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  • Nevada City and the South Yuba River: A gold country getaway

    Nestled in the green pine-covered hills of the Northern Sierra Nevada is the Gold Rush town of Nevada City. Beautiful Victorian houses line the streets, keeping the old-time charm alive, and a vibrant downtown is home to world-class art, theater and music. The nearby South Yuba River State Park is known for its emerald swimming holes during the summer and radiant leaf colors during autumn. These days the gold panning is more for tourists than prospectors, but the gold miner spirit is still in the air.

    South Yuba River State Park and Swimming Holes:
    The park runs along and below 20 miles of the South Yuba River, offering hiking, mountain biking, gold panning and swimming. The Highway 49 bridge swimming hole is seven-miles northwest of Nevada City where Highway 49 crosses the South Yuba River. Parking is readily available and it is a short, steep hike to a stunning swimming hole beneath a footbridge. For the more intrepid, trails extend along the river with access to secluded swim spots. The Bridgeport swimming hole has calm waters and a sandy beach -- good for families and cookouts -- and is located 14 miles northwest of Nevada City. Be sure to write down directions before heading out, GPS may not be available. Most swimming holes on the South Yuba River are best from July to September, while winter and spring can bring dangerous rapids. Always know the current before jumping in!

    Downtown Nevada City
    The welcoming, walkable downtown of Nevada City is laid back, yet full of life. Start your day at the cozy South Pine Cafe (110 S Pine St.) with a lobster benedict or a spicy Jamaican tofu scramble. Then stroll the streets and stop into the shop Kitkitdizzi (423 Broad St.) for handcrafted goods unique to the region, vintage wears and local art “all with California gold rush swagger,” as stated by owners Carrie Hawthorne and Kira Westly. Surrounded by Gold Rush history, modern gold jewelry is made from locally found nuggets and is found at Utopian Stone Custom Jewelers (301 Broad St.). For a coffee shop with Victorian charm try The Curly Wolf (217 Broad St.), an espresso house and music venue with German pastries and light fare. A perfect way to cool down during the hot summer months can be found at Treats (110 York St.) , an artisan ice cream shop with flavors like pear ginger sorbet or vegan chai coconut. Nightlife is aplenty with music halls, alehouses or dive bars like the Mine Shaft Saloon (222 Broad St.).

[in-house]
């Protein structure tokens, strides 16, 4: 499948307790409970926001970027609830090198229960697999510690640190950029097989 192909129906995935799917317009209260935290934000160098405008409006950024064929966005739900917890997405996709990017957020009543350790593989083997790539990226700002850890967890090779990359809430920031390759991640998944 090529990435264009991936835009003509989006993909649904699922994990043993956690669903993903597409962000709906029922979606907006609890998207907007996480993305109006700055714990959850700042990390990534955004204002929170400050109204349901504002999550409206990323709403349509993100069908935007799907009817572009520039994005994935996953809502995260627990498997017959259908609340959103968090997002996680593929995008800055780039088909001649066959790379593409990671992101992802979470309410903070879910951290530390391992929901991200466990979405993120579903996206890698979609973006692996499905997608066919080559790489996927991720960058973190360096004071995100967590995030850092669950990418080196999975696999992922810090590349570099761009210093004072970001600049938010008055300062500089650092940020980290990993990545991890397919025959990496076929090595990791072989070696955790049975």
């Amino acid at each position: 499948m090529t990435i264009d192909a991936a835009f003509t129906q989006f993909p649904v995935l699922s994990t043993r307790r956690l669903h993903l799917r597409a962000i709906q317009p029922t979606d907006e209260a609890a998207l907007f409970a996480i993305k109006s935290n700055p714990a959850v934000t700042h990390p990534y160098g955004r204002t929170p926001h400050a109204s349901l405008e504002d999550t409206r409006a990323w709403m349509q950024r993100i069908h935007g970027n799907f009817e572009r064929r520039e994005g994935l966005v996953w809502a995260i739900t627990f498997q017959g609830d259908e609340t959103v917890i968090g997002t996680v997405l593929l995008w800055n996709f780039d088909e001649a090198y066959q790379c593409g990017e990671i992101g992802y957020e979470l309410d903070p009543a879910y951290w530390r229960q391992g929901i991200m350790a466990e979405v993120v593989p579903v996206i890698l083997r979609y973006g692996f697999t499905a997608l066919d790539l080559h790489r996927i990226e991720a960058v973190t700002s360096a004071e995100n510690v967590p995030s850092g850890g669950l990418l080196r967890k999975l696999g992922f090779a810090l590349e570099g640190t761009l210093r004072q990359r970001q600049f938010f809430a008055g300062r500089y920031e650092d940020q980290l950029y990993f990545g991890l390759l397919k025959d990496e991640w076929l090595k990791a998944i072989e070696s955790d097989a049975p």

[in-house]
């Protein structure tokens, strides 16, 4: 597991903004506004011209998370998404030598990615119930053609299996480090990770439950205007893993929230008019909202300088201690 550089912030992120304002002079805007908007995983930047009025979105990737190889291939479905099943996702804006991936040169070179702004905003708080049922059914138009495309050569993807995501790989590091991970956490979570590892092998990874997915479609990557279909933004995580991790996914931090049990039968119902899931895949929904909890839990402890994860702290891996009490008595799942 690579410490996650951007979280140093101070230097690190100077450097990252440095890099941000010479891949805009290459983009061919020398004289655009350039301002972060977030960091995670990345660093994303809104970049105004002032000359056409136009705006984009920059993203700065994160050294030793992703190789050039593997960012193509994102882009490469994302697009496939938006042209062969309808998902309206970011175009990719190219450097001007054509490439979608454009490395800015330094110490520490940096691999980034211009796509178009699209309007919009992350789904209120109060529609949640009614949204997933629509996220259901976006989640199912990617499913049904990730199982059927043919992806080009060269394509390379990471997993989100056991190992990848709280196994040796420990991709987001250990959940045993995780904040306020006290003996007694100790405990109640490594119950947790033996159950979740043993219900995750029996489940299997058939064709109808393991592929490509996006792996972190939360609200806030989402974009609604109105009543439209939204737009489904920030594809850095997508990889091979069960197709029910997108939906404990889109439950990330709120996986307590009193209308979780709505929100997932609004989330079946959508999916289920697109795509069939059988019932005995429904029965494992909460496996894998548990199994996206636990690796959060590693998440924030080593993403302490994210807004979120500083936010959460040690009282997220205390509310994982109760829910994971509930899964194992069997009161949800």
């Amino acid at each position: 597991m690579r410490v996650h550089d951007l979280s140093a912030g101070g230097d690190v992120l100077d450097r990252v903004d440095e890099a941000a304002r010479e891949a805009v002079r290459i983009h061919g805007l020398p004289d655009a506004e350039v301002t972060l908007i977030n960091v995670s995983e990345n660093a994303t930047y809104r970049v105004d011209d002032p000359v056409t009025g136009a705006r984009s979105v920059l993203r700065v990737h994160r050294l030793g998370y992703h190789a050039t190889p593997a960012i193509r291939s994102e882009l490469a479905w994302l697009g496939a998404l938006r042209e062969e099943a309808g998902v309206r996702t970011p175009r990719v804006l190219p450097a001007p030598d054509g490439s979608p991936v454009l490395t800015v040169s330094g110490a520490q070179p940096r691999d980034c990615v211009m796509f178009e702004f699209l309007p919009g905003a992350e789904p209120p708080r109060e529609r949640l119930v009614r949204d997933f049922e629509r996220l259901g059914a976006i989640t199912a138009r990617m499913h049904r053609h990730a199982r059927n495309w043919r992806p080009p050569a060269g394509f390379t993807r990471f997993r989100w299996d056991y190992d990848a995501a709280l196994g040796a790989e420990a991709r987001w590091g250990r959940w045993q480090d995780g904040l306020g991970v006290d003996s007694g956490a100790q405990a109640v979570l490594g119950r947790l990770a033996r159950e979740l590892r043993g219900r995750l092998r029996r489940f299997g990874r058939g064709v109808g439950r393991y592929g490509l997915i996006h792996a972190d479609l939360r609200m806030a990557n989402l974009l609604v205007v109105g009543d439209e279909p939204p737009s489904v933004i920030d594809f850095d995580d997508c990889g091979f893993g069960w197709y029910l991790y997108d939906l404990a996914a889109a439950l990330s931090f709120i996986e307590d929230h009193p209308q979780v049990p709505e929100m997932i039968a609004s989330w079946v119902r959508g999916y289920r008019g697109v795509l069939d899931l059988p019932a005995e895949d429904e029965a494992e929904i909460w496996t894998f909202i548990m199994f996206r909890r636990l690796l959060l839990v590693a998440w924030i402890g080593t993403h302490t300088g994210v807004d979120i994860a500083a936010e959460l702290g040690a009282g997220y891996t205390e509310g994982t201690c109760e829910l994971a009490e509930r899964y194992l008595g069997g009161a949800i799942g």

The Willo Steakhouse (16898 State Hwy 49, Nevada City)
    Along Highway 49, just west of Nevada City, is The Willo, a classic roadhouse and bar where you’re welcomed by the smell of steak and a dining room full of locals. In 1947 a Quonset hut (a semi-cylindrical building) was purchased from the US Army and transported to its current location, and opened as a bar, which became popular with lumberjacks and miners. The bar was passed down through the decades and a covered structure was added to enlarge the bar and create a dining area. The original Quonset beams are still visible in the bar and current owners Mike Byrne and Nancy Wilson keep the roadhouse tradition going with carefully aged New York steaks and house made ingredients. Pair your steak or fish with a local wine, such as the Rough and Ready Red, or bring your own for a small corkage fee. Check the website for specials, such as rib-eye on Fridays.

    Outside Inn (575 E Broad St.)
    A 16-room motel a short walk from downtown, each room features a unique décor, such as the Paddlers’ Suite or the Wildflower Room. A friendly staff and an office full of information about local trails, swimming and biking gets you started on your outdoor exploration. Amenities include an outdoor shower, a summer swimming pool and picnic tables and barbeques. Don’t miss the free vegetable cart just outside the motel in the mornings.

    Written and photographed by Beth LaBerge for the SF Weekly.

  • Arcade Fire at Shoreline
    Arcade Fire opened their US tour at Shoreline Amphitheater to a full house who was there in support of their album "Reflector," which was released last fall. Dan Deacon opened the show to a happily surprised early audience and got the crowd actively dancing and warmed up. DEVO was originally on the bill to support Arcade Fire but a kayak accident last week had sidelined lead singer Mark Mothersbaugh and the duration of the west coast leg of the tour. Win Butler did a homage to DEVO by performing Uncontrollable Urge.